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Exercises Movements, technique & proper execution

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Old 10-21-2007, 01:23 PM   #1
Steve Reggio
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I just saw this from a strength coach named Mike Boyle, he talks about mistakes in training and has this to say about snatches:

Mistake #13: Starting to teach snatches with a snatch grip

When I realized that snatches would be a great lift for my athletes I began to implement them into my programs. Within a week some athletes complained of shoulder pain. In two weeks, so many complained that I took snatches out of the program. It wasn't until I revisited the snatch with a clean grip that I truly began to see the benefits.

Just remember, the only reason Olympic lifters use a wide snatch grip is so that they can reduce the distance the bar travels and as a result lift more weight. Close-grip snatches markedly decrease the external rotation component and also increase the distance traveled. The result is a better lift, but less weight.
I am new to Olympic lifts but now love doing them, what are the thoughts on this from more experienced folks.
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Old 10-21-2007, 01:29 PM   #2
Zac Stutts
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Re: Snatches

but wouldnt that also contribute to earlier arm flexion thus taking the whole shrug/explosion out of the entire picture? thus making the lift something totally different than what it is meant to be in the first place?

if i had atheltes complaining of shoulder pain id increase flexibility training, not change around a lift because changing a snatch imo is just dumb
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Old 10-21-2007, 03:47 PM   #3
Brandon Oto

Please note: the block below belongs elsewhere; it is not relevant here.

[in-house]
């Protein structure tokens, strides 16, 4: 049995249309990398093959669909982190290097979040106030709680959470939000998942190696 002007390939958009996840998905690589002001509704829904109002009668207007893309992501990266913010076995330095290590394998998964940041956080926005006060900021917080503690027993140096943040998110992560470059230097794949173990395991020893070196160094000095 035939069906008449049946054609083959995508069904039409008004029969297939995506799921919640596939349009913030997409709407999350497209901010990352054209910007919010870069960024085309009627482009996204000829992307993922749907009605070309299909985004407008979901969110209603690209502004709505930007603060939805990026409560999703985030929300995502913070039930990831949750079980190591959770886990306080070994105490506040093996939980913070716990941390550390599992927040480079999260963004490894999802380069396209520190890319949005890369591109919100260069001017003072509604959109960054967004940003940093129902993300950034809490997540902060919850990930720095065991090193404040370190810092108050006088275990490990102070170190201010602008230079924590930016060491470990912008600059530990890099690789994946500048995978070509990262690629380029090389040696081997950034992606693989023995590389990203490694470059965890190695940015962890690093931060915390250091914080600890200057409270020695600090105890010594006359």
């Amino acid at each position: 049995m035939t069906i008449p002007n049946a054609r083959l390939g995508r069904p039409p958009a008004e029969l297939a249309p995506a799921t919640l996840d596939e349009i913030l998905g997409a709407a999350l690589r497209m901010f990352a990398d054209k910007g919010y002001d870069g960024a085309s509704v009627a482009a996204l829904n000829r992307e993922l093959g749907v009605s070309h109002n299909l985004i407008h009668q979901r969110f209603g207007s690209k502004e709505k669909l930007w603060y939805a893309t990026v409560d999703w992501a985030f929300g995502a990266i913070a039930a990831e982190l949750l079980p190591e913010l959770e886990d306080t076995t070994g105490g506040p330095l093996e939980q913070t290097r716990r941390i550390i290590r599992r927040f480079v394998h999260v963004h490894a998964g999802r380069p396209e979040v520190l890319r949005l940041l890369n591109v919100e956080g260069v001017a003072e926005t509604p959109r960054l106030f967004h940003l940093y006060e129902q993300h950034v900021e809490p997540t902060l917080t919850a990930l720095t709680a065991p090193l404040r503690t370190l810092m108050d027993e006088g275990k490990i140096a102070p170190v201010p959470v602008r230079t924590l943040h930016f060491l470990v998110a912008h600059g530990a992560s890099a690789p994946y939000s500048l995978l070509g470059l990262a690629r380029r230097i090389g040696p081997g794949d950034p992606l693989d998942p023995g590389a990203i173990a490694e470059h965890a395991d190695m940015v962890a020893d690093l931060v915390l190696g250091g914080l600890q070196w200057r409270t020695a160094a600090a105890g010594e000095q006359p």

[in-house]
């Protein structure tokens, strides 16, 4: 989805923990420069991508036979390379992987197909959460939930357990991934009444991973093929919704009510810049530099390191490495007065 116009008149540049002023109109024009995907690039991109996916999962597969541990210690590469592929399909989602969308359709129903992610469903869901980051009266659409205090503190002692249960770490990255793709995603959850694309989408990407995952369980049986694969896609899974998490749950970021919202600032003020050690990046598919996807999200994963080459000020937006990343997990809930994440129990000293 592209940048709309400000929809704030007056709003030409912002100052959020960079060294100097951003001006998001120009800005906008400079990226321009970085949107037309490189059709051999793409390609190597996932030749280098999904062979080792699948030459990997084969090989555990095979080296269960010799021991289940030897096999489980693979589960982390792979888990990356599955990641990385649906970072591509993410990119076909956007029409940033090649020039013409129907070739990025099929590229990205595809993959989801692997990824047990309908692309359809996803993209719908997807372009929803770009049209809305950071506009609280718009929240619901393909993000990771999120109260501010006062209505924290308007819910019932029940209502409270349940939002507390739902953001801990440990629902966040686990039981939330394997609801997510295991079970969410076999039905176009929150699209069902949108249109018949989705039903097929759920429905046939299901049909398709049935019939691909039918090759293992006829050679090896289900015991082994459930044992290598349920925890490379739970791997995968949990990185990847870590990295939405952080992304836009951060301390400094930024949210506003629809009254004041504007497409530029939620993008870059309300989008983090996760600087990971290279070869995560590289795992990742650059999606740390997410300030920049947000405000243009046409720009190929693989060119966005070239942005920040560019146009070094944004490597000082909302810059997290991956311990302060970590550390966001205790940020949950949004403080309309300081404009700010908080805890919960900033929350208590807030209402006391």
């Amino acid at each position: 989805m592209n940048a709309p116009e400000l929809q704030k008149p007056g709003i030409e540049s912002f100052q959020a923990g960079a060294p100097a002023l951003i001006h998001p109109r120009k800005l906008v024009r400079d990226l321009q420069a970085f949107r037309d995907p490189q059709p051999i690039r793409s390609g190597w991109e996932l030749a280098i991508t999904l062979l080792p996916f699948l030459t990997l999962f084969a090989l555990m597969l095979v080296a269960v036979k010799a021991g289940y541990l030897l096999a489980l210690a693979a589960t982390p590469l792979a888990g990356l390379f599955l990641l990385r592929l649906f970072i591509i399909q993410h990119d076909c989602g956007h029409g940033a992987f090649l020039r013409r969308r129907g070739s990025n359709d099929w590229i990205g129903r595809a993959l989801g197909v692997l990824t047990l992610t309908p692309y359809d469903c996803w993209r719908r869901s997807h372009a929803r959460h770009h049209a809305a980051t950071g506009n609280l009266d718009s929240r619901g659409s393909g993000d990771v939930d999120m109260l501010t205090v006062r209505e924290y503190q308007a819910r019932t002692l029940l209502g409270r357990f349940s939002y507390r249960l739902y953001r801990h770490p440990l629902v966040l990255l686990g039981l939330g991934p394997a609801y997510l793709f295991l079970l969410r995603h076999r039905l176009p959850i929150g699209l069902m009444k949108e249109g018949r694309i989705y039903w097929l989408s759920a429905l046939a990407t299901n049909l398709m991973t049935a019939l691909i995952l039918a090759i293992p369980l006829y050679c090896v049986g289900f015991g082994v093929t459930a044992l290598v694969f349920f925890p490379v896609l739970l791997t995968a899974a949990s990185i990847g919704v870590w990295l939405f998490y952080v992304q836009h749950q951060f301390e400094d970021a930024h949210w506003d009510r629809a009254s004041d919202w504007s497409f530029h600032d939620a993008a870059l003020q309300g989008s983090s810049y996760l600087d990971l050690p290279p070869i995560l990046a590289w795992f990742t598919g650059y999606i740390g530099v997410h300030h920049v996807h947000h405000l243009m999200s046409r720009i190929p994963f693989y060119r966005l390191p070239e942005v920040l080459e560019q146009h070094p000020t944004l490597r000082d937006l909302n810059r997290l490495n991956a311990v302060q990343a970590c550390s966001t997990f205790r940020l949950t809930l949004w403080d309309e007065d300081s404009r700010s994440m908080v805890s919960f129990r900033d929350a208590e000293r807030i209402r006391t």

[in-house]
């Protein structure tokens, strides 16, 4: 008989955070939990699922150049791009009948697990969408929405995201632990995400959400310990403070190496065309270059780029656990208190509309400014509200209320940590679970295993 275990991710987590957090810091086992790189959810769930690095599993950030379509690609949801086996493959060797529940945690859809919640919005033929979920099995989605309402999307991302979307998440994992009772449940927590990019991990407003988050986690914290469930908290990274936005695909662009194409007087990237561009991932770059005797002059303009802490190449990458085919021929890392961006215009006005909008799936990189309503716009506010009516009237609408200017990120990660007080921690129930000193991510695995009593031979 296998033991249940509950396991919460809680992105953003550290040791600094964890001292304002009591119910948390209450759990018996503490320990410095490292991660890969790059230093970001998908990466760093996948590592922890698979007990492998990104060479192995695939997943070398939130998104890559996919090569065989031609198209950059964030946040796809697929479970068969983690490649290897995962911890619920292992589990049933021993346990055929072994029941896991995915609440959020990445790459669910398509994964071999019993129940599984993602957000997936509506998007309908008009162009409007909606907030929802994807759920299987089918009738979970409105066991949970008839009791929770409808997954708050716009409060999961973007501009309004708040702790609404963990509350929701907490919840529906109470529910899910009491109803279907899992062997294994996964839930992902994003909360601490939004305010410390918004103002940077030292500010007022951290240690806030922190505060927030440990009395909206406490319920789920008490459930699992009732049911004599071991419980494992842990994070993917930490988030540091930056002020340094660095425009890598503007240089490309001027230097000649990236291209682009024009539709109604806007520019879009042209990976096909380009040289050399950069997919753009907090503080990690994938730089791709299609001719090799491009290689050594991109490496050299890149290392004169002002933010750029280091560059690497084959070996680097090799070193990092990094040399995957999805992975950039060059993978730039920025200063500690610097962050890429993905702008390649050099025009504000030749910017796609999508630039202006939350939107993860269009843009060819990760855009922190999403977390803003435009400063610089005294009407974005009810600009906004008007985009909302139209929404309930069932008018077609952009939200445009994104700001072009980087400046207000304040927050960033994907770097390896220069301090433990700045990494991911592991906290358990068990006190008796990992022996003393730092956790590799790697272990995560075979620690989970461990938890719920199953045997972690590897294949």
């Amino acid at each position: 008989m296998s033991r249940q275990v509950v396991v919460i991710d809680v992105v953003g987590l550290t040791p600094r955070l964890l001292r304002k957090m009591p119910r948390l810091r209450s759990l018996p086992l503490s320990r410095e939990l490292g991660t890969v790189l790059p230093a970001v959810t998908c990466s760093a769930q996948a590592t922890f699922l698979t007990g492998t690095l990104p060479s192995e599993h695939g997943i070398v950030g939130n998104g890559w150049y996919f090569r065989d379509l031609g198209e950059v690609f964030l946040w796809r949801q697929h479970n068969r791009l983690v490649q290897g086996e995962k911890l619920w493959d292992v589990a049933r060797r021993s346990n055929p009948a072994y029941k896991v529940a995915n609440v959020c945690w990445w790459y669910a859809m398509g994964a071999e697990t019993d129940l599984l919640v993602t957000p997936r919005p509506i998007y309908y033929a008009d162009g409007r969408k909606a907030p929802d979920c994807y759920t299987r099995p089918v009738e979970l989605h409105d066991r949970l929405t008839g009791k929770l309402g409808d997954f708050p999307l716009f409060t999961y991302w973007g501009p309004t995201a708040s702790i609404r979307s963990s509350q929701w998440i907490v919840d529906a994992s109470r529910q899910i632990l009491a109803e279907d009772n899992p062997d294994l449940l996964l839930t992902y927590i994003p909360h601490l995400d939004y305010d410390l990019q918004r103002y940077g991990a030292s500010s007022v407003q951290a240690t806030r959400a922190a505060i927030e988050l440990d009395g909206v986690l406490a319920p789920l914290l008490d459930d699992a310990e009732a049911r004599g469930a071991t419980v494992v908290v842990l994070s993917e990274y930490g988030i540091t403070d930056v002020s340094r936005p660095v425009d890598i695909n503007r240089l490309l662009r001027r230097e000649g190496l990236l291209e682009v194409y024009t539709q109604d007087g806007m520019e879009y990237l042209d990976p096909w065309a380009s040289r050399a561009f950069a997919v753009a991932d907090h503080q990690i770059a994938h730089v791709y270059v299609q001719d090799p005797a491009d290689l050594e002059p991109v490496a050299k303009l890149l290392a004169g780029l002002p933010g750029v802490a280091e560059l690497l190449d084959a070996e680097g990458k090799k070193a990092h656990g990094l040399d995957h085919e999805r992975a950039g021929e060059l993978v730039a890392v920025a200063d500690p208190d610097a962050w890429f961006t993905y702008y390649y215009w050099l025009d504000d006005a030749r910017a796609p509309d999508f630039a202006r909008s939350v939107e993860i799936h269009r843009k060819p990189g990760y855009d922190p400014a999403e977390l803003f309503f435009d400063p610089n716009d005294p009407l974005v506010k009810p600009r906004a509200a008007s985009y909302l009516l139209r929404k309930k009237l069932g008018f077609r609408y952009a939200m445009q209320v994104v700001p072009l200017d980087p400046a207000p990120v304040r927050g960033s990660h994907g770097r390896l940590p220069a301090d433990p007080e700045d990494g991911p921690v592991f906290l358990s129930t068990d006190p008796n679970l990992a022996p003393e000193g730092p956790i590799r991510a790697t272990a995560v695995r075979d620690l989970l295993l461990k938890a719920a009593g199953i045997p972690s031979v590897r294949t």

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Re: Snatches

Is it even possible to do full squat snatches with a clean grip? I can't overhead squat from that position -- the flexibility limitation makes it impossible.
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Old 10-21-2007, 04:12 PM   #4
Veronica Carpenter
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Re: Snatches

Originally Posted by Brandon Oto View Post
Is it even possible to do full squat snatches with a clean grip? I can't overhead squat from that position -- the flexibility limitation makes it impossible.
It's possible, but the tracjectory of the bar during the pulls will be way out front - not exactly the most effiecient way to snatch. AND, yes it requires a whole lot more shoulder flexibility.

Adjusting the grip a bit narrower on the snatch will help with excessive torque on the wrist. I don't see the need or benefit of using a clean grip.
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Old 10-21-2007, 04:55 PM   #5
Brian Degenaro
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Re: Snatches

I don't see a point in doing clean grip snatches either, they just seem like a pain in the ***. Clean grip OHS, that has more function, especially if you're a squat jerker, but even if you're not, your regular OHS with a snatch grip will feel sooooo much easier.